Diversity of transport essential for livability

This weekend I attended Gordon Price’s “Jane’s Walk” through Vancouver’s West End — a densely populated neighbourhood situated between downtown, English Bay beach, and Stanley Park.  Price told the neighbourhood’s story, connecting it to more universal ideas including those of Jane Jacobs about how city’s work, and mixing in wisdom from his years on city council contributing to many of the zoning and decisions that have made Vancouver the successful city it is today.

One lesson from Vancouver’s West End: much of its livability comes from the balance of transportation modes in the area.  Neighbourhood roads that serve the 1960s and 1970s era mid rise apartment blocks are quiet.  People walk, cycle and roller blade along them joined only by the occasional motor vehicle, most likely local traffic.  Driver’s are generally patient and accept their equal status on these roads with human-propelled options.  Every residence is within 4 blocks of a busier street with an electric trolley-bus transit route (the modern day street car) as well as a variety of shops, cafes, restaurants and other businesses.

Price used these observations on the walking tour to point out that a vibrant, livable community needs to support four types of transportation:

  1. Walking
  2. Cycling
  3. Transit
  4. Motor Vehicles

Numerous people who want to promote livability in cities think of the car as the enemy.  Price argued that the car has a place in our lives and in a well designed city.  The problem with cars comes from designing space that only accommodates private automobiles, crowding out walking, cycling and transit.  Sprawl tends to do this, for example, separating people from each other as well as the amenities they need such as grocery stores, shops, restaurants, schools, recreation centres, etc.  Jane Jacobs recognized this long ago.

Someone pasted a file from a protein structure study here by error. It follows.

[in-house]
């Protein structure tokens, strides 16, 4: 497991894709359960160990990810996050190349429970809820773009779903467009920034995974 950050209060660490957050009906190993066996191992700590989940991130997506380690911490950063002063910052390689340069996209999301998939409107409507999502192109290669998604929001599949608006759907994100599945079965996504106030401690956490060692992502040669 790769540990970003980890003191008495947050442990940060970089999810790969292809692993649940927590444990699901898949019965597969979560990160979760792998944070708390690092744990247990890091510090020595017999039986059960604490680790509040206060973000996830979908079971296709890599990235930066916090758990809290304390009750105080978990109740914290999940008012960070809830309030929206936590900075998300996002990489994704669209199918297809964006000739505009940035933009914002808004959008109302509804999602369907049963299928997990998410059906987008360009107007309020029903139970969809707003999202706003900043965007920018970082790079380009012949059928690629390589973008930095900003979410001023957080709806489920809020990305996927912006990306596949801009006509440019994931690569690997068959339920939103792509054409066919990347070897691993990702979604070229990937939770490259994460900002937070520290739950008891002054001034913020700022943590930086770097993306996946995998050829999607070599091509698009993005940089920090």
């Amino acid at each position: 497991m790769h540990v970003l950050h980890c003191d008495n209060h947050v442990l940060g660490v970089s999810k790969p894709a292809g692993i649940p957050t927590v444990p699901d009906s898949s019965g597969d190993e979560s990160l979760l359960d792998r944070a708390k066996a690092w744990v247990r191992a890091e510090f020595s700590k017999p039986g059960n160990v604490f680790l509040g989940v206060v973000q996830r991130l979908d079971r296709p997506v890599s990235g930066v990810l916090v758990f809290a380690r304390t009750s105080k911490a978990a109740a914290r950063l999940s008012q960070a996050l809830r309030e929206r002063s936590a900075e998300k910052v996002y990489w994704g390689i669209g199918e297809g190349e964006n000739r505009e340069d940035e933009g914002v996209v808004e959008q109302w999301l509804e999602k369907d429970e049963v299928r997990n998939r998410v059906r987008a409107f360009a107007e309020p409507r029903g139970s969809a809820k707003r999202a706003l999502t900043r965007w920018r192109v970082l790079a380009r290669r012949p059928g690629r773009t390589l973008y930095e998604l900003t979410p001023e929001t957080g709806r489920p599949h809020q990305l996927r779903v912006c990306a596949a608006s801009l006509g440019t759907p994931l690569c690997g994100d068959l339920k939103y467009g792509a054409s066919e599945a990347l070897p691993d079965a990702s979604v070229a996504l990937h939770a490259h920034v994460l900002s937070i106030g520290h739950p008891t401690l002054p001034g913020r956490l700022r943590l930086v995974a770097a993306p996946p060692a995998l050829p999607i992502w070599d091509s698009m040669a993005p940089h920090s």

Closing down commercial streets to cars, making them pedestrian malls, tends to fail, Price reminded the group.  Both transit and cars bring customers into the area, and keep “eyes on the street”(A Jacobs-ism).  This access combined with walkability and cycle access allows that many more people to support the businesses that provide what residents need and appreciate.

One comment

  1. It’s not diversity, it’s optimality. Center cities were built mostly during the period when there weren’t cars, or when car ownership was not widespread. Therefore, the spatial design and patterns were created to optimize walking, bicycling, and transit. Optimality doesn’t mean getting rid of cars (or pedestrian malls), but it does mean prioritizing policies towards optimal mobility. That has to mean taking the car off the pedestal when it comes to transportation planning.

jordan 12 cherry jordan 12 cherry jordan 12 cherry jordan 12 flu game jordan 12 flu game jordan 12 flu game jordan 12 french jordan 12 french jordan 12 french jordan 12 gym jordan 12 gym jordan 12 gym jordan 12 ovo jordan 12 ovo jordan 12 ovo jordan 12 unc jordan 12 unc jordan 12 unc jordan 12 wings jordan 12 wings jordan 12 wings